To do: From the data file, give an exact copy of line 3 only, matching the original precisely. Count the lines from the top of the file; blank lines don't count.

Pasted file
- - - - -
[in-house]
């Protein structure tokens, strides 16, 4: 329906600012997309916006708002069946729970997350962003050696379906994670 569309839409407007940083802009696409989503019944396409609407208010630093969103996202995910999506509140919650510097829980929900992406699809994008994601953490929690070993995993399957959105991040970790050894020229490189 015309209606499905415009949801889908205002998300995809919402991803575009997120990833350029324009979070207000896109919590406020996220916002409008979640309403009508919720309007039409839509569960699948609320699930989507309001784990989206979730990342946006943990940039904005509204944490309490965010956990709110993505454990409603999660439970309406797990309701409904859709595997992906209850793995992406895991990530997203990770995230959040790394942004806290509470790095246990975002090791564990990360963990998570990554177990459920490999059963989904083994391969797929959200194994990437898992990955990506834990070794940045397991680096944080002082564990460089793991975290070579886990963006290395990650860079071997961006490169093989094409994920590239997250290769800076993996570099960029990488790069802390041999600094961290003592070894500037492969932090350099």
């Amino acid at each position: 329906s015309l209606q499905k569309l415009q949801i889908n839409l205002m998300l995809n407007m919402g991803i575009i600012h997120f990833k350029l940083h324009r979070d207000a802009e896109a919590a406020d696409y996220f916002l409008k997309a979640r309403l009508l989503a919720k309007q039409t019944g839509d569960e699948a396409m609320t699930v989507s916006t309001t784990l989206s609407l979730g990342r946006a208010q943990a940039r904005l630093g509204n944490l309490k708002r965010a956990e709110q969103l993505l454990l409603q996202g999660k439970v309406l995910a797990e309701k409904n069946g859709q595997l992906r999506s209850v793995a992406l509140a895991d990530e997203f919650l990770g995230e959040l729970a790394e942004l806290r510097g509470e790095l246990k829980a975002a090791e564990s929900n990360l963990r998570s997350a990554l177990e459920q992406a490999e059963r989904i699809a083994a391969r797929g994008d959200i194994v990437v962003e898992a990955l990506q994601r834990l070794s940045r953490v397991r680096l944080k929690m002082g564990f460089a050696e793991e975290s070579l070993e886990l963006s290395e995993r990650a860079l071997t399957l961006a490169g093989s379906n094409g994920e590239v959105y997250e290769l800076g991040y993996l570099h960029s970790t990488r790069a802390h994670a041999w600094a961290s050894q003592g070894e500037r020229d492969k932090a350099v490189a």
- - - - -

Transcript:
């Amino acid at each position: 329906s015309l209606q499905k569309l415009q949801i889908n839409l205002m998300l995809n407007m919402g991803i575009i600012h997120f990833k350029l940083h324009r979070d207000a802009e896109a919590a406020d696409y996220f916002l409008k997309a979640r309403l009508l989503a919720k309007q039409t019944g839509d569960e699948a396409m609320t699930v989507s916006t309001t784990l989206s609407l979730g990342r946006a208010q943990a940039r904005l630093g509204n944490l309490k708002r965010a956990e709110q969103l993505l454990l409603q996202g999660k439970v309406l995910a797990e309701k409904n069946g859709q595997l992906r999506s209850v793995a992406l509140a895991d990530e997203f919650l990770g995230e959040l729970a790394e942004l806290r510097g509470e790095l246990k829980a975002a090791e564990s929900n990360l963990r998570s997350a990554l177990e459920q992406a490999e059963r989904i699809a083994a391969r797929g994008d959200i194994v990437v962003e898992a990955l990506q994601r834990l070794s940045r953490v397991r680096l944080k929690m002082g564990f460089a050696e793991e975290s070579l070993e886990l963006s290395e995993r990650a860079l071997t399957l961006a490169g093989s379906n094409g994920e590239v959105y997250e290769l800076g991040y993996l570099h960029s970790t990488r790069a802390h994670a041999w600094a961290s050894q003592g070894e500037r020229d492969k932090a350099v490189a």